A Game of Death and Chance

Aug 12 2019 | By More

★★★★☆  Eerily Interesting

Young critics scheme review
Gladstone’s Land (Venue): Tue 16 Jul – Sun 8 Sep
Review by Amy Quinn

In A Game of Death and Chance, the National Trust for Scotland’s first ever Fringe show, four characters from the 17th century – and death himself – have occupied an old Edinburgh tenement to tell stories of Scotland’s past.

The building in question is Gladstone’s Land on the Lawnmarket in the heart of Edinburgh’s historic old town and one of the oldest buildings on the Royal Mile. The play is by Ben Harrison, co-artistic director of Edinburgh’s Grid Iron theatre company.

David Paul Jones as Deith. Pic: Mihaela Bodlovic

Co-directed by Harrison and Allie Winton Butler, A Game of Death and Chance is an interactive, site-specific show that allows audiences to see the struggles that Scotland and its people faced 400 years ago such as execution, starvation and ruined ambition.

The audience is led through the tenement building, followed by Death, meeting a different character in each perfectly decorated room. The designer, Karen Tennent and scenic artists, Megan Yeomans and Fiona Clark haven’t missed a single detail of each room, making the set more atmospheric, impressive and creepy such as with fake bodies that momentarily alarm you.

Adding to the disturbing and dark atmosphere are the hypnotic songs performed by David Paul Jones that break up the dense storytelling and get stuck in your head with their haunting lyrics and powerful delivery.


The interactive and unexpected nature of this show is what really sets it apart from others. In each room, choices are presented to audience members – they might pick from a selection of teas or choose a card from a pack – and that choice influences which story the character tells.

Wendy Seager as Caledonia. Pic: Mihaela Bodlovic

This is effective as if keeps you on your toes and provides extra entertainment as members of the audience are joked with or mocked. Wendy Seager in the role of Caledonia is especially captivating with her desperate eye contact and cheeky demands of the audience that show her frustration and helplessness as she discusses Scotland’s political difficulties.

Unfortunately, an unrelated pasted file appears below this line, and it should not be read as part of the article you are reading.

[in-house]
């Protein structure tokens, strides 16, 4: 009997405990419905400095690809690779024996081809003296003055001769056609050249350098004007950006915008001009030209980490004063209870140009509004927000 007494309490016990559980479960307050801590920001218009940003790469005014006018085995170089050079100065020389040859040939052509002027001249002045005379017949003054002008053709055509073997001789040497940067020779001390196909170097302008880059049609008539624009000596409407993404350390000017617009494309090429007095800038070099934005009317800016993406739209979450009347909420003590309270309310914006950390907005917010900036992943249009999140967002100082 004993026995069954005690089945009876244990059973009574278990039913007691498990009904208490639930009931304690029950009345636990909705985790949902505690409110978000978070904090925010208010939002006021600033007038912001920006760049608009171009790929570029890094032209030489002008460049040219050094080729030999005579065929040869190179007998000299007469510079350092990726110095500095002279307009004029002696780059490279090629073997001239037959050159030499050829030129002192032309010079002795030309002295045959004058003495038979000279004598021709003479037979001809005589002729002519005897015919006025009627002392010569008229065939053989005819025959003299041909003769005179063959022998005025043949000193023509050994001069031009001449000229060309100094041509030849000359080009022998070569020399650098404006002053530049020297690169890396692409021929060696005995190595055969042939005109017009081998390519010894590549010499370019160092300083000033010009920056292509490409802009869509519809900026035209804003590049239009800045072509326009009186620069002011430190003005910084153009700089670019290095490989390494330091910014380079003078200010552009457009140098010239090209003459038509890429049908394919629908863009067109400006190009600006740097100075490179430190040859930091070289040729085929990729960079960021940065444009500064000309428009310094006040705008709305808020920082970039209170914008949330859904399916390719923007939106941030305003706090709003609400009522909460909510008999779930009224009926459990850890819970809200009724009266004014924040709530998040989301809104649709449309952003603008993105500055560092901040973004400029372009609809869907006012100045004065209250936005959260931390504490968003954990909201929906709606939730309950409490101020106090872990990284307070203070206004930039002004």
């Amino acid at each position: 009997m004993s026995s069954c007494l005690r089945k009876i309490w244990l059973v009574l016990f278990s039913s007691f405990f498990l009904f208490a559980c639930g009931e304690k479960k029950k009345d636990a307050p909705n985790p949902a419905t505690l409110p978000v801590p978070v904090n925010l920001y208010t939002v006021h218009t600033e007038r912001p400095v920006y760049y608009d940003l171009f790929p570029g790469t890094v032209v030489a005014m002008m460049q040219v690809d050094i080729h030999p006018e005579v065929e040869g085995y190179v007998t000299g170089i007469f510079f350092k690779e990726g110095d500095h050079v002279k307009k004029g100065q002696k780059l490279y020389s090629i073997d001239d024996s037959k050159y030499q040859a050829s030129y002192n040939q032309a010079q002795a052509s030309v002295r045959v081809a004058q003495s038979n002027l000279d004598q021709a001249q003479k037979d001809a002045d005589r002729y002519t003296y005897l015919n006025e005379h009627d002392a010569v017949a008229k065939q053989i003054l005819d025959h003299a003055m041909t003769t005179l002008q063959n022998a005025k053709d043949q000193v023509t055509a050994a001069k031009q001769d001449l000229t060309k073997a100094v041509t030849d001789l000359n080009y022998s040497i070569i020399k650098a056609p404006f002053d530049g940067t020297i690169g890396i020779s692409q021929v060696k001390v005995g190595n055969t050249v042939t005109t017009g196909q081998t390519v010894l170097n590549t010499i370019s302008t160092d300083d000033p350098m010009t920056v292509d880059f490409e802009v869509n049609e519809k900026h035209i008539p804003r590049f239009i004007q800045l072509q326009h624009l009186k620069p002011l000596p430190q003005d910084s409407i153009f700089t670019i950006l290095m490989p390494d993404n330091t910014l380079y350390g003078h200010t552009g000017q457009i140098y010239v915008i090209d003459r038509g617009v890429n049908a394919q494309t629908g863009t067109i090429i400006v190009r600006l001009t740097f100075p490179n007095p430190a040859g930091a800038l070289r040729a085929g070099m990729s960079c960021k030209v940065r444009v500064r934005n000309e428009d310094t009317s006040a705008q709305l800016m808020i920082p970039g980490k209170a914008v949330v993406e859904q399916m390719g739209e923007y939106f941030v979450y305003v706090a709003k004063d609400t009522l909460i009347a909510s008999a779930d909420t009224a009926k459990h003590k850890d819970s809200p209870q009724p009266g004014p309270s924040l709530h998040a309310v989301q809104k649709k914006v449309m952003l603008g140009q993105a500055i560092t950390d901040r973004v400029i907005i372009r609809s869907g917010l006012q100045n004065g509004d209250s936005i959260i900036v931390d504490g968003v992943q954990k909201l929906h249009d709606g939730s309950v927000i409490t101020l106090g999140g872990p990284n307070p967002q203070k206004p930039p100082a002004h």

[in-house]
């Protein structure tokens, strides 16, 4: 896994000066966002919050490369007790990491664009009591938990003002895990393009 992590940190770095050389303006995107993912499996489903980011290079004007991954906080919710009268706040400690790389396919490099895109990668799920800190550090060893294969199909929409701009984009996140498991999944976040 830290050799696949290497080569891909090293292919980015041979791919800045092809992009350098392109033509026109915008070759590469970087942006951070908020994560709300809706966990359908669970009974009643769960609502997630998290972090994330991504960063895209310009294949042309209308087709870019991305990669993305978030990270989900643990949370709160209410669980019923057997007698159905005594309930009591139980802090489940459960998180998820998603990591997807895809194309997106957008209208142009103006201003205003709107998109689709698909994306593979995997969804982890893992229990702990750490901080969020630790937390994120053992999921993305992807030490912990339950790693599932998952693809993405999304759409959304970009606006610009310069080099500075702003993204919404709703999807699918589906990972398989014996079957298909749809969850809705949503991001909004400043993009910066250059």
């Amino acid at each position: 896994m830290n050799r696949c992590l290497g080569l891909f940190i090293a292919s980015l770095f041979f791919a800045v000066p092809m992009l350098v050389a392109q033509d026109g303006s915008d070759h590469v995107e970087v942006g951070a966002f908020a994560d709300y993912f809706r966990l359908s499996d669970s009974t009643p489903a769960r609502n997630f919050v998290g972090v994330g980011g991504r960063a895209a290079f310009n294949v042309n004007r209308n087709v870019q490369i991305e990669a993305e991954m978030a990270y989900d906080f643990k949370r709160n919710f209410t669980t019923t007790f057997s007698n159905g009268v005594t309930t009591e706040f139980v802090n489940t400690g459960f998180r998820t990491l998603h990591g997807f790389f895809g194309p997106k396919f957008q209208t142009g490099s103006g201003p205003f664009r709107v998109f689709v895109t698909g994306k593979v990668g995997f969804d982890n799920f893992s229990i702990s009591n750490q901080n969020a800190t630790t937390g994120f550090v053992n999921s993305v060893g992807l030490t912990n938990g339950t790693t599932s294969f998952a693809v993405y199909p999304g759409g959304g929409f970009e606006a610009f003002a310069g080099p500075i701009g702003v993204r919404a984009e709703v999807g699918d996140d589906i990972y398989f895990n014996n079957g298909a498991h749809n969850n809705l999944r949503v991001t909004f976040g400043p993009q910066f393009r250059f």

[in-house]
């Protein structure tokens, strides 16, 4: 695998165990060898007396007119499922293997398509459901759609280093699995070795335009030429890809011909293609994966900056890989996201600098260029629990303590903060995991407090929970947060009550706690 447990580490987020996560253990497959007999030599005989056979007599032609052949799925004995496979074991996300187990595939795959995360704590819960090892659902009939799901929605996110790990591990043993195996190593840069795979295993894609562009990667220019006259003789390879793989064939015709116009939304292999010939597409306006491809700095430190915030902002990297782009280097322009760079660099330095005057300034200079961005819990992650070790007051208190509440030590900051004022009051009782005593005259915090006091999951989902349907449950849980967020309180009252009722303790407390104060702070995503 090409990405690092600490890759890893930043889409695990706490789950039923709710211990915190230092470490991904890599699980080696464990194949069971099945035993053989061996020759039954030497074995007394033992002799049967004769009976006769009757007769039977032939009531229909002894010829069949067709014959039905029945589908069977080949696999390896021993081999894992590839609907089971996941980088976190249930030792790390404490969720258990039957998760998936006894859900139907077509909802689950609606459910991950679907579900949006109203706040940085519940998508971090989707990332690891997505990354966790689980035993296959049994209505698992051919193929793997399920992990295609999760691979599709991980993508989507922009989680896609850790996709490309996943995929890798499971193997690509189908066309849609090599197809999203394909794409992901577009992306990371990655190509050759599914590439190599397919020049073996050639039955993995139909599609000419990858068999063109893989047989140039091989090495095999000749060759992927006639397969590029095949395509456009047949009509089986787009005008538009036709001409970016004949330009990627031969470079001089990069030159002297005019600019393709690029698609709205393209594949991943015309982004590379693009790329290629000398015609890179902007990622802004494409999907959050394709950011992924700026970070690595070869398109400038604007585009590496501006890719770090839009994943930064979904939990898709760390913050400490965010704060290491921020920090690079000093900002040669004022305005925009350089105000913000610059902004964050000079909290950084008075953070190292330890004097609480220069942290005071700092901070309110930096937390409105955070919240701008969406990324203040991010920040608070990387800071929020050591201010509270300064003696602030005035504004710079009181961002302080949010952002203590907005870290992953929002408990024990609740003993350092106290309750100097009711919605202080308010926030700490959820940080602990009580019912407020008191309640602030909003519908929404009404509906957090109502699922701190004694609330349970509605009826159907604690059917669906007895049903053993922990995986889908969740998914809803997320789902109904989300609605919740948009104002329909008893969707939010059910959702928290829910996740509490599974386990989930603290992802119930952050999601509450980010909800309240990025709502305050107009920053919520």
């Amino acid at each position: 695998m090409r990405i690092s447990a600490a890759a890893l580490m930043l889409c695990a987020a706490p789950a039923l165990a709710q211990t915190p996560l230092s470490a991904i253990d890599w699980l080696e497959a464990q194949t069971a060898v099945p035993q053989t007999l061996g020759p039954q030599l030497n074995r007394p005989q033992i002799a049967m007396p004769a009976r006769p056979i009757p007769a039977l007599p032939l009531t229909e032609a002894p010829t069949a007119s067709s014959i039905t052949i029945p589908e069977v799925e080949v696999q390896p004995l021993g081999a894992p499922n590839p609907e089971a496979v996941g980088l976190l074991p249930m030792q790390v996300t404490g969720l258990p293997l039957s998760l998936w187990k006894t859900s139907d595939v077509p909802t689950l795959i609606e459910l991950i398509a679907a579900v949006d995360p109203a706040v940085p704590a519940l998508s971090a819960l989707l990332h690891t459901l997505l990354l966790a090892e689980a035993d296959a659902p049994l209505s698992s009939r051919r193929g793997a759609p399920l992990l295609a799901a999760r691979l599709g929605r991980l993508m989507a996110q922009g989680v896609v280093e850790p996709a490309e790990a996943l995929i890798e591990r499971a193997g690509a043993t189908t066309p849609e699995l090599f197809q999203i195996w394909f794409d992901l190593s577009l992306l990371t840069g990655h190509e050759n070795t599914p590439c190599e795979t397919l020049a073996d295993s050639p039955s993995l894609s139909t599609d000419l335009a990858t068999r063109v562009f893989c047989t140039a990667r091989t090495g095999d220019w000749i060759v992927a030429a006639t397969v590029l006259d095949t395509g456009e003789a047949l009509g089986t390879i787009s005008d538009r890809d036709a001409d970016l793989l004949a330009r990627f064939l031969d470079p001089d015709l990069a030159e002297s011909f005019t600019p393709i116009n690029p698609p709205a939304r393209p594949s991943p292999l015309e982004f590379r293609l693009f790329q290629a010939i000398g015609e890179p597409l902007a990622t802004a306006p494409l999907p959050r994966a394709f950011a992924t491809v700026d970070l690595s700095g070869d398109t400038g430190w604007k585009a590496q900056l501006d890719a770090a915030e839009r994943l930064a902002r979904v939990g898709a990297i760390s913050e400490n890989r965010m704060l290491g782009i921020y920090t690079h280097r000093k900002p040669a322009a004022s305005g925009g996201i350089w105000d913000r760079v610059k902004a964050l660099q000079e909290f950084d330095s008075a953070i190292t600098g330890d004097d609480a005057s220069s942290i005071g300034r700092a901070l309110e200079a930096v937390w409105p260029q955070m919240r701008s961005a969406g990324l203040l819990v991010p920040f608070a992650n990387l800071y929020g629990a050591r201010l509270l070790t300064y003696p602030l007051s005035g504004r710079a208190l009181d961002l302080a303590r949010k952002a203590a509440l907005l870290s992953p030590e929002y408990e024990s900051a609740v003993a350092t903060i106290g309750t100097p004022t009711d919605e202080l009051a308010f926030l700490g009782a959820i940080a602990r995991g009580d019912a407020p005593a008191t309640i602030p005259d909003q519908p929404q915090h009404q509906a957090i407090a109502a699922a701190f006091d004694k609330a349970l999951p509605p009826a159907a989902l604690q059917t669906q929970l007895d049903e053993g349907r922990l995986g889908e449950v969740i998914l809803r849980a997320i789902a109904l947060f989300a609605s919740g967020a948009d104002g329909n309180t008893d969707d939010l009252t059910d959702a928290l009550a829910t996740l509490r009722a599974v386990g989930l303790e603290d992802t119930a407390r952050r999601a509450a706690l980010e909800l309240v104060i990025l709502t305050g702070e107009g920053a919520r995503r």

Every moment of this production is memorable and engaging, from the set design to the dialogue and it is easy to become oblivious to the outside world and become fully immersed in the gruesome 17th century life.

The interactive aspect could leave you feeling slightly left out as you are curious as to what the contents of the other stories were. However, this is made up for by how enjoyable and educational what you saw is.

You will certainly be humming a beautiful and catchy melancholy tune and looking at Edinburgh in a different, more appreciative way on your journey home.

Running time: 45 minutes (no interval)
Gladstone’s Land, 447b Lawnmarket, EH1 2NT (Venue 335)
Tuesday 16 July – Sunday 8 September 2019
Daily, not Monday: Various times
Tickets and details to Aug 26: https://tickets.edfringe.com/whats-on/game-of-death-and-chance
Tickets and details on NTS website: https://nts.cloudvenue.co.uk/agameofdeathandchance

Mary Gapinski as Lucky Lucy. Pic: Mihaela Bodlovic


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